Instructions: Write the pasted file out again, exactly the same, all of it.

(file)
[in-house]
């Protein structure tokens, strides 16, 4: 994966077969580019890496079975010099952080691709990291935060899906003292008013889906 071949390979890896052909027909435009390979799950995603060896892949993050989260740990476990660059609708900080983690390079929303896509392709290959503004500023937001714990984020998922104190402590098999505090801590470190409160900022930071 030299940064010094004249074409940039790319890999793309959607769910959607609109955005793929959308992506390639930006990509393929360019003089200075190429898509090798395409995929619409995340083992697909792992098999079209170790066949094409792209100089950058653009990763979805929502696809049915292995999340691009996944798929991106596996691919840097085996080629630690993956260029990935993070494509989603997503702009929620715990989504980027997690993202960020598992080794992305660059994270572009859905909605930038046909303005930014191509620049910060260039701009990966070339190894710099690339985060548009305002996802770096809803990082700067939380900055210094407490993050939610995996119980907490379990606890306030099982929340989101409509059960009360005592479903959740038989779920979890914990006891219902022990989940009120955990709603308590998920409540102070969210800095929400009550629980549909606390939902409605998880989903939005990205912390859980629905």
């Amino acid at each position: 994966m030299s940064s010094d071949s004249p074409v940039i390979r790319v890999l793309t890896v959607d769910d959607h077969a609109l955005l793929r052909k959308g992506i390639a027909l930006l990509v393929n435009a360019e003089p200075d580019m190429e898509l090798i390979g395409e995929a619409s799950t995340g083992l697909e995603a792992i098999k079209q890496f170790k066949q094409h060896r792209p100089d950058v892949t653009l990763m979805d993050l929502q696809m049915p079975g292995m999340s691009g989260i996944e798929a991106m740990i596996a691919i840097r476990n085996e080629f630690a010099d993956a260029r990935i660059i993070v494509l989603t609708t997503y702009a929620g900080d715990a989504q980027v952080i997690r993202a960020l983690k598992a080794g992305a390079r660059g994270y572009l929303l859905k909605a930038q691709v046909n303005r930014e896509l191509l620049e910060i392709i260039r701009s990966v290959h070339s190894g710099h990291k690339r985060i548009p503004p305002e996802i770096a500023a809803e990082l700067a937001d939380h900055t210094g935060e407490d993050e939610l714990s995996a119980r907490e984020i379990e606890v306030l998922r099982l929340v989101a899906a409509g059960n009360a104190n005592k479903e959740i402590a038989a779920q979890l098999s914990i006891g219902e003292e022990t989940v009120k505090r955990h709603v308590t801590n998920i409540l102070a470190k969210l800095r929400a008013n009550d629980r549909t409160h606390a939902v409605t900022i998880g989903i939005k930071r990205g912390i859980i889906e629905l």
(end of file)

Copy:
[in-house]
């Protein structure tokens, strides 16, 4: 994966077969580019890496079975010099952080691709990291935060899906003292008013889906 071949390979890896052909027909435009390979799950995603060896892949993050989260740990476990660059609708900080983690390079929303896509392709290959503004500023937001714990984020998922104190402590098999505090801590470190409160900022930071 030299940064010094004249074409940039790319890999793309959607769910959607609109955005793929959308992506390639930006990509393929360019003089200075190429898509090798395409995929619409995340083992697909792992098999079209170790066949094409792209100089950058653009990763979805929502696809049915292995999340691009996944798929991106596996691919840097085996080629630690993956260029990935993070494509989603997503702009929620715990989504980027997690993202960020598992080794992305660059994270572009859905909605930038046909303005930014191509620049910060260039701009990966070339190894710099690339985060548009305002996802770096809803990082700067939380900055210094407490993050939610995996119980907490379990606890306030099982929340989101409509059960009360005592479903959740038989779920979890914990006891219902022990989940009120955990709603308590998920409540102070969210800095929400009550629980549909606390939902409605998880989903939005990205912390859980629905």
């Amino acid at each position: 994966m030299s940064s010094d071949s004249p074409v940039i390979r790319v890999l793309t890896v959607d769910d959607h077969a609109l955005l793929r052909k959308g992506i390639a027909l930006l990509v393929n435009a360019e003089p200075d580019m190429e898509l090798i390979g395409e995929a619409s799950t995340g083992l697909e995603a792992i098999k079209q890496f170790k066949q094409h060896r792209p100089d950058v892949t653009l990763m979805d993050l929502q696809m049915p079975g292995m999340s691009g989260i996944e798929a991106m740990i596996a691919i840097r476990n085996e080629f630690a010099d993956a260029r990935i660059i993070v494509l989603t609708t997503y702009a929620g900080d715990a989504q980027v952080i997690r993202a960020l983690k598992a080794g992305a390079r660059g994270y572009l929303l859905k909605a930038q691709v046909n303005r930014e896509l191509l620049e910060i392709i260039r701009s990966v290959h070339s190894g710099h990291k690339r985060i548009p503004p305002e996802i770096a500023a809803e990082l700067a937001d939380h900055t210094g935060e407490d993050e939610l714990s995996a119980r907490e984020i379990e606890v306030l998922r099982l929340v989101a899906a409509g059960n009360a104190n005592k479903e959740i402590a038989a779920q979890l098999s914990i006891g219902e003292e022990t989940v009120k505090r955990h709603v308590t801590n998920i409540l102070a470190k969210l800095r929400a008013n009550d629980r549909t409160h606390a939902v409605t900022i998880g989903i939005k930071r990205g912390i859980i889906e629905l």